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India starts work on first bullet train
Publication Date : 09-07-2014
India will begin work on its first bullet train, and aims to make its railway system the world's largest freight carrier.
Presenting its first railway budget yesterday, the new government of Prime Minister Narendra Modi said it would allow foreign investment and private players in one of the world's largest rail systems to upgrade infrastructure and push growth - key election promises of the ruling Bharatiya Janata Party.
Railway minister Sadananda Gowda told parliament the bullet train would connect Mumbai with Ahmedabad, the commercial capital of Modi's home state of Gujarat.
He did not set any deadline for the project, but said it would cost about 600 billion rupees (US$10.1 billion).
Railway officials said the project, first conceived in 2006, would take about five years to complete and the train would run at a speed of about 300 kmh on a nearly 550km dedicated line.
"It is the wish and dream of every Indian that India runs a bullet train as early as possible," Gowda said.
He also said the government would embark on an ambitious plan for a 6,000km network of high-speed rail, connecting major metros and growth centres.
It is expected to cost 9 trillion rupees ($150.4 billion), he said, but the system was starved of funds due to "mismanagement and apathy" over the years.
Growth of the railway sector depends heavily on availability of funds for investment in rail infrastructure.
Internal revenue sources and government funding are insufficient to meet the requirement.
Hence, the railways ministry is seeking cabinet approval to allow FDI in the rail sector."
Foreign investors would, however, not be allowed to operate trains, he added.
The 161-year-old Indian Railways carries more than 23 million passengers a day and a billion tonnes of freight a year, and is referred to as the lifeline of the nation.
But the state-run monopoly has become a creaky system as successive governments have used it to curry political favours, refused to raise fares as required to generate funds and neglected to invest in its modernisation.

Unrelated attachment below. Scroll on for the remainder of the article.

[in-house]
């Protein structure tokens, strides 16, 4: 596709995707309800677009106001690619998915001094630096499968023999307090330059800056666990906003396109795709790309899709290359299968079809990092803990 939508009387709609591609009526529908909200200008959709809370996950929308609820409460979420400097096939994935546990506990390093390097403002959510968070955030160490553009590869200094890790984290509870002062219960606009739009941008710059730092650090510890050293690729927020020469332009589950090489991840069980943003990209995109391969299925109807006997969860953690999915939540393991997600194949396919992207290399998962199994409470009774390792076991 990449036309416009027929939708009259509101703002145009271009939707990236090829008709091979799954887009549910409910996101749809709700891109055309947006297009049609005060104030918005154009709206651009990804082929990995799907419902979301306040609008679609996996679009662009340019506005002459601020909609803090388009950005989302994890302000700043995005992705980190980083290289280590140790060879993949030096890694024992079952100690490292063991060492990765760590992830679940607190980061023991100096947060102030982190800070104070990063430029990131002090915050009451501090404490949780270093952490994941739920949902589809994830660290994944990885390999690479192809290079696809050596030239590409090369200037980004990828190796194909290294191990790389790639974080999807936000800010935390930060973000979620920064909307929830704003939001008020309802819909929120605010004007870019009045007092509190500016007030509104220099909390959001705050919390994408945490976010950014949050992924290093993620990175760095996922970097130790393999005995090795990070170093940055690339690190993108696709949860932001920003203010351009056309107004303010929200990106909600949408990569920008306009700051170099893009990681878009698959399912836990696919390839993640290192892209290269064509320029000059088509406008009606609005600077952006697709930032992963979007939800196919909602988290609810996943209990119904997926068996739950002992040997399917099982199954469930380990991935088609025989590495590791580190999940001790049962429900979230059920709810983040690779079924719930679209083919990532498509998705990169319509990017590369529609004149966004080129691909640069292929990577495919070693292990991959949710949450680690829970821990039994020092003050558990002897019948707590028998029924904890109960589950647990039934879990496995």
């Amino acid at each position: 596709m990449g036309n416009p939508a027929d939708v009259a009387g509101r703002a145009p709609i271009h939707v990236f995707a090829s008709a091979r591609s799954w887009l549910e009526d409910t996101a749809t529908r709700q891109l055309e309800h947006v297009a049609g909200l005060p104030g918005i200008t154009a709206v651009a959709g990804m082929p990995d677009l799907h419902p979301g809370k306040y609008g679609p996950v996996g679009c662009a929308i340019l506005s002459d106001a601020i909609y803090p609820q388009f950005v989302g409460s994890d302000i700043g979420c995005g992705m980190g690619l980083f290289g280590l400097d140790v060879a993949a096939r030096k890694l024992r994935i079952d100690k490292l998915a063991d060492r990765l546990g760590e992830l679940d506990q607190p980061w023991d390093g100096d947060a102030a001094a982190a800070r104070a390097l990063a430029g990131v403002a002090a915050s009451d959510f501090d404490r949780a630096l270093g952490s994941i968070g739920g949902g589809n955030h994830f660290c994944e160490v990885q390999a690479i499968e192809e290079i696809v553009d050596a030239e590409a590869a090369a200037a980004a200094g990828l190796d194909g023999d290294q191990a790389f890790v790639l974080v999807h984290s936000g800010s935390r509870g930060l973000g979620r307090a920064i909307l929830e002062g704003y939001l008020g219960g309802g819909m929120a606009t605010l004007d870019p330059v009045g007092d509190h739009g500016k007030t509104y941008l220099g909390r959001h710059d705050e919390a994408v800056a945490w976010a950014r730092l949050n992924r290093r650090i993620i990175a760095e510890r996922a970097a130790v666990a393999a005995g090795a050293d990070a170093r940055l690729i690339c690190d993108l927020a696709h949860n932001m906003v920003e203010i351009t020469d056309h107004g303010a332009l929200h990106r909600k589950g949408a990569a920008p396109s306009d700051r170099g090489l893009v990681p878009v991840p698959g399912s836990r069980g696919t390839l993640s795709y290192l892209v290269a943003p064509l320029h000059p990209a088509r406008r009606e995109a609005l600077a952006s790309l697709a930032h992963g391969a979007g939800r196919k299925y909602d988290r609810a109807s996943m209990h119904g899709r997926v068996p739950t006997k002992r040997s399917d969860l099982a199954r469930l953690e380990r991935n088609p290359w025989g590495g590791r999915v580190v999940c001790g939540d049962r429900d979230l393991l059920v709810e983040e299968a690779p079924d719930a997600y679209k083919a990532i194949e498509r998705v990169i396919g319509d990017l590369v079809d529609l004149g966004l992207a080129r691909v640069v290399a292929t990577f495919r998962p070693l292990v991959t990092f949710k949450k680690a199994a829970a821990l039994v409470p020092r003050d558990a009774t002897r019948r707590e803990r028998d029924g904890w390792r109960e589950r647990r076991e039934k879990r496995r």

The advent of budget airlines in the last decade has also taken away a section of high-end train passengers and regular accidents have dented its safety record.
Gowda promised to change all that and said the private sector would be roped into public-private partnerships (PPPs) for most tasks.
These include everything from pedestrian bridges at stations and better food on trains to Wi-Fi Internet access at some stations and on certain trains.
Indian Railways has joined a select club of railways of China, Russia and the United States in carrying more than one billion tonnes of freight a year and now aims to become the largest in the world, Gowda said.
Modi, who during his election campaign mentioned his own background as someone who sold tea at railway stations, said the budget "shows where we want to take the railways and at the same time where we want to take India through the railways".
But some leaders of the opposition Congress saw it as a statement of intent to privatise the railways.
Industry leaders sounded positive. "The railways minister has tried to put the railways back on track and attempted a balance between commercial and social obligations," Sidharth Birla, president of the Federation of Indian Chambers of Commerce and Industry, said in a statement.
"We welcome the proposal for financing a bulk of future projects through PPP route that will help overcome the constraint of low investment, enhance connectivity and accelerate the process of modernisation."
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